Actress’ wish for husband: Have lots of girlfriends, just not at my funeral

Apr 20, 2021
Helen McCrory and Damian Lewis would have celebrated their 14th wedding anniversary in July. Source: Getty

Moving on from a husband’s or wife’s death can take some people years, with others choosing never to look for love again. However, English actress Helen McCrory, who passed away on April 9 at the age of 52 after battling cancer, gave her husband of 13 years, fellow actor Damian Lewis, one final instruction: have “lots” of girlfriends.

In a deeply moving yet also funny piece penned for The Times, Damian shared how Helen, who was best known for playing Narcissa Malfoy in the Harry Potter film series and Polly Gray in the popular television series Peaky Blinders, hoped he’d find love again after her death. However, she just had one requirement, that he doesn’t snog anyone at her funeral.

“Her generosity has extended to encouraging us three to live,” he said, making reference to himself and their two children. “Live fully, take opportunities, have adventures. Only a couple of weeks ago she said to us from her bed, ‘I want Daddy to have girlfriends, lots of them. You must all love again. Love isn’t possessive. But, you know, Damian, try at least to get through the funeral without snogging someone.’ Already I miss her.”

It’s certainly not easy moving on after a spouse dies, and we previously asked Starts at 60’s readers what they thought about the topic and whether they felt there’s a certain amount of time people should wait before looking for love again. While most agreed there shouldn’t be a set period, others insisted it was more respectful to wait several months.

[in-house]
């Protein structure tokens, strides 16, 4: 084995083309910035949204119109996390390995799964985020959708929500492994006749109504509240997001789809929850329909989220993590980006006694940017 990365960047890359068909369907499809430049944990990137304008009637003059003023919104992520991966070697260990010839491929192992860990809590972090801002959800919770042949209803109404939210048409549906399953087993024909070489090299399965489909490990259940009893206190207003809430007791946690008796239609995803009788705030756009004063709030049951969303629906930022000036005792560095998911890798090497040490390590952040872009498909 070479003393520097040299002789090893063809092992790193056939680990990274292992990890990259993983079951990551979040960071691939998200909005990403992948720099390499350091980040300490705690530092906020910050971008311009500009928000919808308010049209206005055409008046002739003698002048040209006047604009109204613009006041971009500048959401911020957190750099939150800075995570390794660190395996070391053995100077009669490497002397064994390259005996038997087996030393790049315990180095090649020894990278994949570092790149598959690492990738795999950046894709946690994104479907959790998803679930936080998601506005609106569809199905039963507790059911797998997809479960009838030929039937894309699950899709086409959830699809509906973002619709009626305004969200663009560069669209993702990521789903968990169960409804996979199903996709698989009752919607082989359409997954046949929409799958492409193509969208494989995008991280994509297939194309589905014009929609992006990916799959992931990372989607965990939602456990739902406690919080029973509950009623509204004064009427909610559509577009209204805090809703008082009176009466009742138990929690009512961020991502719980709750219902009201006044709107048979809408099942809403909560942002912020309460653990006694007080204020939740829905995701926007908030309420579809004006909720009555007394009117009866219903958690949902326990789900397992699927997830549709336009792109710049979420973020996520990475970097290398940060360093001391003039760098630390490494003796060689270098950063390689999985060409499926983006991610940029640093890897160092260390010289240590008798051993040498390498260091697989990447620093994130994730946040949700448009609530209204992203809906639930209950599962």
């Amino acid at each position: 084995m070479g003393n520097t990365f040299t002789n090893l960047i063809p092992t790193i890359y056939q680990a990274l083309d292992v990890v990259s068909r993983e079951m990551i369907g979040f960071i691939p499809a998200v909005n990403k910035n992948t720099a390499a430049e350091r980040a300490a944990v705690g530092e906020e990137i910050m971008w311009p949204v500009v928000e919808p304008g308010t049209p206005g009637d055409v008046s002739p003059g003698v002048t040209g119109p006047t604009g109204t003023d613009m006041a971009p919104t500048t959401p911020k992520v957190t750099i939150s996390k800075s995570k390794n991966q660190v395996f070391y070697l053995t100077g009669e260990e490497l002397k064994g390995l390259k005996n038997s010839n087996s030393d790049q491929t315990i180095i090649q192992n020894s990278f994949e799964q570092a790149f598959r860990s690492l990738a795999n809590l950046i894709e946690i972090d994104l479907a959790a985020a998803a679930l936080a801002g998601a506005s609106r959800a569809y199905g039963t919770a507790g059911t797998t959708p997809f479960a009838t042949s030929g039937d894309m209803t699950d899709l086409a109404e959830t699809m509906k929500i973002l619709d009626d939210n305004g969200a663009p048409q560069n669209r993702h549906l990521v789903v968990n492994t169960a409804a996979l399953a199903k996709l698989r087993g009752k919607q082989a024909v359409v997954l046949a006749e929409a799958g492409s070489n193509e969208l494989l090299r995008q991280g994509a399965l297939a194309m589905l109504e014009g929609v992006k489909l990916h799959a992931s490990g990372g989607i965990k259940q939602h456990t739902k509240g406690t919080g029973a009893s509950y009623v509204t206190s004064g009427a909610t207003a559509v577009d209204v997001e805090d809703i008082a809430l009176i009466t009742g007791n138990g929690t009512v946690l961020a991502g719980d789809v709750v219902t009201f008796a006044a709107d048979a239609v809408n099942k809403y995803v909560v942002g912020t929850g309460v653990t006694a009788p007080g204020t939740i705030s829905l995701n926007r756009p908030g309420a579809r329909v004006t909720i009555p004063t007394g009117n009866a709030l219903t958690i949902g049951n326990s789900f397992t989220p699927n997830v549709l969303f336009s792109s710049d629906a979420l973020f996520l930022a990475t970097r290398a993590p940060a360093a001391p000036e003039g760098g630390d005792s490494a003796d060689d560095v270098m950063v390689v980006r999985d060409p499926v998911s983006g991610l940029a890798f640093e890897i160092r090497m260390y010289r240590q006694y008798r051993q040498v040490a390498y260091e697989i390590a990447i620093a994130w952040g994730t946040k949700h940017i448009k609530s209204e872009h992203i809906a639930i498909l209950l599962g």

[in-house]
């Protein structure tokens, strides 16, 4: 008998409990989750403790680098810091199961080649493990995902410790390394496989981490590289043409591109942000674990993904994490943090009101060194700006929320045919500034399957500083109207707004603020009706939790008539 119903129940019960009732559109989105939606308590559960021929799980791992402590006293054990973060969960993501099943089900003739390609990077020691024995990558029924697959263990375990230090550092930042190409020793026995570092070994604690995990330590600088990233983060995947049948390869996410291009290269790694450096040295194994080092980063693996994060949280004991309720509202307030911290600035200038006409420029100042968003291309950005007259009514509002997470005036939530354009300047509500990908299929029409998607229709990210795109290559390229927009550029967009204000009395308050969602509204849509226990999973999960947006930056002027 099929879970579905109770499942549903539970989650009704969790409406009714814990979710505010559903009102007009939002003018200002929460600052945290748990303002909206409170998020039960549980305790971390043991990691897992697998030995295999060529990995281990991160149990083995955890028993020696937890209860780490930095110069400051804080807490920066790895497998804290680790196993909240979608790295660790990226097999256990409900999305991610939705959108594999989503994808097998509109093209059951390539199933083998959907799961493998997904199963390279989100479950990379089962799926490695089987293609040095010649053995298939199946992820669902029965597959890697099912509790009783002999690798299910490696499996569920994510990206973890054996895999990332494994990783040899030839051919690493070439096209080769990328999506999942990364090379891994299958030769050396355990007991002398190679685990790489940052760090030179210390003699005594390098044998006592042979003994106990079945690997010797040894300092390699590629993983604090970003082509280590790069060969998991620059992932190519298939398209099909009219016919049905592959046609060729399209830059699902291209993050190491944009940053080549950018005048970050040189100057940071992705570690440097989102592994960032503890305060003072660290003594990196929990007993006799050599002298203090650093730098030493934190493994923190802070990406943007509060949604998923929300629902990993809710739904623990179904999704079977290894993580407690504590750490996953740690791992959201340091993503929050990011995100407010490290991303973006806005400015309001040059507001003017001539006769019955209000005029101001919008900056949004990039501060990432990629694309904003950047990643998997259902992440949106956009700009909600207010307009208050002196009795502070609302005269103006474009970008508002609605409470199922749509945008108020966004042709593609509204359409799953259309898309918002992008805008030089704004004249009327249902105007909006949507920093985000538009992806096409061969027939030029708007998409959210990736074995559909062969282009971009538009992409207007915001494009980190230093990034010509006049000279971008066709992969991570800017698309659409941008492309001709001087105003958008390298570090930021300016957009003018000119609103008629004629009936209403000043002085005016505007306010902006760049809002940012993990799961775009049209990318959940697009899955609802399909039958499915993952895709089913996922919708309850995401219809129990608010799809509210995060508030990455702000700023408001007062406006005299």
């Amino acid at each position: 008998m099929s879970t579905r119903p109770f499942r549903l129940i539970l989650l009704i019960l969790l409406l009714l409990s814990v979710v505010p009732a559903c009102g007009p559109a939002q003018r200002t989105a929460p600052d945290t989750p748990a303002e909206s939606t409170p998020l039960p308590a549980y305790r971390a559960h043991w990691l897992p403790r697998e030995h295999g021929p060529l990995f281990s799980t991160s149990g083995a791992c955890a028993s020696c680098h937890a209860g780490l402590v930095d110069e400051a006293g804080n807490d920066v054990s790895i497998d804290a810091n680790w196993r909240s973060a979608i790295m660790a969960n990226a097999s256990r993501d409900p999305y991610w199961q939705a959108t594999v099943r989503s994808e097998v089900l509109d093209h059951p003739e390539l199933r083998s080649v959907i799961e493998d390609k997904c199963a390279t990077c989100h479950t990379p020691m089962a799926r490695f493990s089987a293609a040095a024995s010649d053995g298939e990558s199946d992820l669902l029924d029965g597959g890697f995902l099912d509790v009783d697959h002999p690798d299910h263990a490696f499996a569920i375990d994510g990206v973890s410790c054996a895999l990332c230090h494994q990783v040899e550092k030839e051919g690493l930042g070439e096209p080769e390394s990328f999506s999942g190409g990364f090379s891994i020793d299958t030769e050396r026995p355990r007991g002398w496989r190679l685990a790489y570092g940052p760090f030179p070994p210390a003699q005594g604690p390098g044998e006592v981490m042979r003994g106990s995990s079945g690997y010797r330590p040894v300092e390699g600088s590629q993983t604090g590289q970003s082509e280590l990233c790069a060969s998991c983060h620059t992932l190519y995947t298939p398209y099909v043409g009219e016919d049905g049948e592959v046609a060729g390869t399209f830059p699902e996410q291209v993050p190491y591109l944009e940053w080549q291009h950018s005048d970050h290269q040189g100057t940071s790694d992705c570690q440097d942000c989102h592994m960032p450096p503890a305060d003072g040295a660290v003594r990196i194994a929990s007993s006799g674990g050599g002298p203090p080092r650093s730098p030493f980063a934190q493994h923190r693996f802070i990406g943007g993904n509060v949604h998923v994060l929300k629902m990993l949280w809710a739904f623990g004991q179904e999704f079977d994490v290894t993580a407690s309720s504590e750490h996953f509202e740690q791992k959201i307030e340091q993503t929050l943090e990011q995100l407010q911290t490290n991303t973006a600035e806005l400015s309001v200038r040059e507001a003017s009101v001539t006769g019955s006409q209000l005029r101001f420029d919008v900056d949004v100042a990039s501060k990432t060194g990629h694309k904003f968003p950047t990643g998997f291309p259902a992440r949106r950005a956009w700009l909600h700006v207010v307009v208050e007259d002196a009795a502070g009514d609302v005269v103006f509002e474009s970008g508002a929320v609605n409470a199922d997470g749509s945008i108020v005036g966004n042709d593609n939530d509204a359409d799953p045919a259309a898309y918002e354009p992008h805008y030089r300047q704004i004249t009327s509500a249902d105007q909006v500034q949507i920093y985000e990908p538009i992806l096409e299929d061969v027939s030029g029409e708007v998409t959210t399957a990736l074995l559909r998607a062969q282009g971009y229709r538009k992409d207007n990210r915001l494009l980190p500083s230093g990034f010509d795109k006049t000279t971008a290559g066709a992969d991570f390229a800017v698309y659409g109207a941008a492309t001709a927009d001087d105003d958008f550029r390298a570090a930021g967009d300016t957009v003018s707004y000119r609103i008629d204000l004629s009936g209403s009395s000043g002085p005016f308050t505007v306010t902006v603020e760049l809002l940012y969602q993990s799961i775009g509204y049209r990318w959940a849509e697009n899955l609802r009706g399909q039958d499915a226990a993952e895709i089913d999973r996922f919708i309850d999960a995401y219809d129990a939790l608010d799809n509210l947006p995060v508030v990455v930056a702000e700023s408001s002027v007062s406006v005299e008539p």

“I was widowed five years ago. It was not until late last year, at the urging of friends, that I tried finding a date online. I lasted about a week but couldn’t be bothered after that,” Judy Elsworthy explained of her own situation.

“In my case, the fellows simply did not match up with my late husband. Many of them only wanted a nurse/sex partner/mother. So the answer is … your gut will tell you when the timing is right, and don’t let anyone tell you it’s too soon or too late … it’s personal.”

Her opinion was echoed by Elisabeth Shaw, CEO of Relationships Australia (NSW), who said some people may see moving on as a form of “betrayal” but, really, the amount of time you wait doesn’t represent the depth of love you had for your late partner.

“The length of grieving, or being alone, is in fact no measure of your dead spouse’s value. It may be that you grieve them even while re-partnered, and on some level always will,” she explained.

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